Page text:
Considering I was constantly comparing it with the Harry Potter series and all the fanfiction I’ve been reading within that world, I guess one of the things that I liked the most was that the narrator changed from chapter to chapter, so even though Simon is obviously the main character, all the other relevant ones get a say in this and that was quite refreshing. I mean, there are many of us HP fans who love the series but consider that Harry gets a bit annoying, and how much more interesting it would be if we’d got some chapters written from the point of view of any other? The chosen ones can be a bit insufferable.

I also liked the way things turned out in the end. I could predict some of the things that were happening, but I didn’t expect at all how it would end for Simon. I wouldn’t said I’m versed in this genre, but for my little experience, the ending sort of broke the mold.

Even though Carry on stands alone and doesn’t require having read Fangirl in advance(*), I did reread it so I’d refresh my memories of Simon and friends, because when I first read the book I honestly didn’t pay much attention to those parts, as I was more interested in Cat’s storyline. This second time, I read Fangirl with a completely different “agenda”, sort to speak, due to my recent interest in fanfiction and my intention to get into Carry On.

I think I’ll most likely keep reading the series. The second book is expeted to be released later this year. 

 

(*) I think, in fact, reading Fangirl in advance was detrimental for me. Some of the problems I had at the beginning of the book were because I was trying to read it as if it actually were Cat’s work of fanfiction. So when Simon, more or less, explains to the reader things that happened in his previous years of school, I couldn’t help but thinking “Wouldn’t Simon Snow’s readers already know all of this? Why would a fanfic author repeat and remind the readers all these things they already know?”. Then I thought maybe this wasn’t Cat’s fanfic, maybe this was Gemma Leslie’s work. That wouldn’t explain either why the original author would remind constantly all these episodes that occurred in previous books. In the end, I decided to stop questioning every flashback and about that time was when I began to enjoy the book xD

Fortunately, the answers were awaiting me in the Author’s Note at the end of the book 🙂

The Sky is Falling, by Sidney Sheldon

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Washington TV anchorwoman Dana Evans suspects the accidents befalling the rich Winthrop family, killing all five members, were murders. Like Chicken Little and the sky falling, she chases clues across the world to unravel an international conspiracy. The inheritance goes to charity, so money is not the motive.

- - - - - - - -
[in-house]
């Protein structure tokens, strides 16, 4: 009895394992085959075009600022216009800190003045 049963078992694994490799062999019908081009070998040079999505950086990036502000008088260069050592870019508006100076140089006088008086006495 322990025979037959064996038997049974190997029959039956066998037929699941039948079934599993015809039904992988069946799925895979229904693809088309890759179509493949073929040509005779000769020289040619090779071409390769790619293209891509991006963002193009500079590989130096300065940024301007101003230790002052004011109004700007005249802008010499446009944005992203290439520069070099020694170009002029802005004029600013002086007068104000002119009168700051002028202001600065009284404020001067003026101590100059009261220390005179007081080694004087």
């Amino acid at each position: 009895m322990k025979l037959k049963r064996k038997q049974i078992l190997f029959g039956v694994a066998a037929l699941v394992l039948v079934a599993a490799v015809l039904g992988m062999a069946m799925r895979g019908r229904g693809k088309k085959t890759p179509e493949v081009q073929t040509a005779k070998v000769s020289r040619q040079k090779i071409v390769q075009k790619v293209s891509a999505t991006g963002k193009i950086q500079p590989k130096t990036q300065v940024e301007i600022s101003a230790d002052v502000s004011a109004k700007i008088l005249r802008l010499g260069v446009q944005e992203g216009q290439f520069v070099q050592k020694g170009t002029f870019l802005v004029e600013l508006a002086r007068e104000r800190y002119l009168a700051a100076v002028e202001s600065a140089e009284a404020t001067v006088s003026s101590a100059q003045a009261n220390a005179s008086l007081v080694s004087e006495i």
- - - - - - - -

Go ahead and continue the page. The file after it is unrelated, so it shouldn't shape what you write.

Her Sarajevo ward Kemal gets expelled, a prosthetic arm, then often naps afternoons under care of kindly new housekeeper. Unseen agents follow her, bug hotel rooms, while an evil mastermind voice overhears taped conversations and supervises regular secret auctions, inviting armed wealthy customers. Witnesses and informants die before, and after meetings. Friends become foes, nobody can be trusted. (from Goodreads)

The only thing enjoyed of this book was finishing it, and taking it out of my to-read pile.

I found it completely uninspired, with null literary value. I didn’t care about the story and couldn’t care any less for any of the characters as they didn’t come out not even remotely as real people, I felt they had unidimensional, completely flat personalities. It reminded me of those bad action movies that air here on Saturday afternoons on tv.

I personally wouldn’t say that I “hated” it, but I didn’t like it at all. I was always prejudiced against this author, for whatever reason, so I never felt enthralled to read his works. The one thing this book accomplished was to confirm my prejudice. Maybe he has better works, but I honestly don’t care to find out. 

Outlander, by Diana Gabaldon

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Scottish Highlands, 1945. Claire Randall, a former British combat nurse, is just back from the war and reunited with her husband on a second honeymoon when she walks through a standing stone in one of the ancient circles that dot the British Isles. Suddenly she is a Sassenach—an “outlander”—in a Scotland torn by war and raiding clans in the year of Our Lord . . . 1743.

Claire is catapulted into the intrigues of a world that threatens her life, and may shatter her heart. Marooned amid danger, passion, and violence, Claire learns her only chance of safety lies in Jamie Fraser, a gallant young Scots warrior. What begins in compulsion becomes urgent need, and Claire finds herself torn between two very different men, in two irreconcilable lives. (from Goodreads)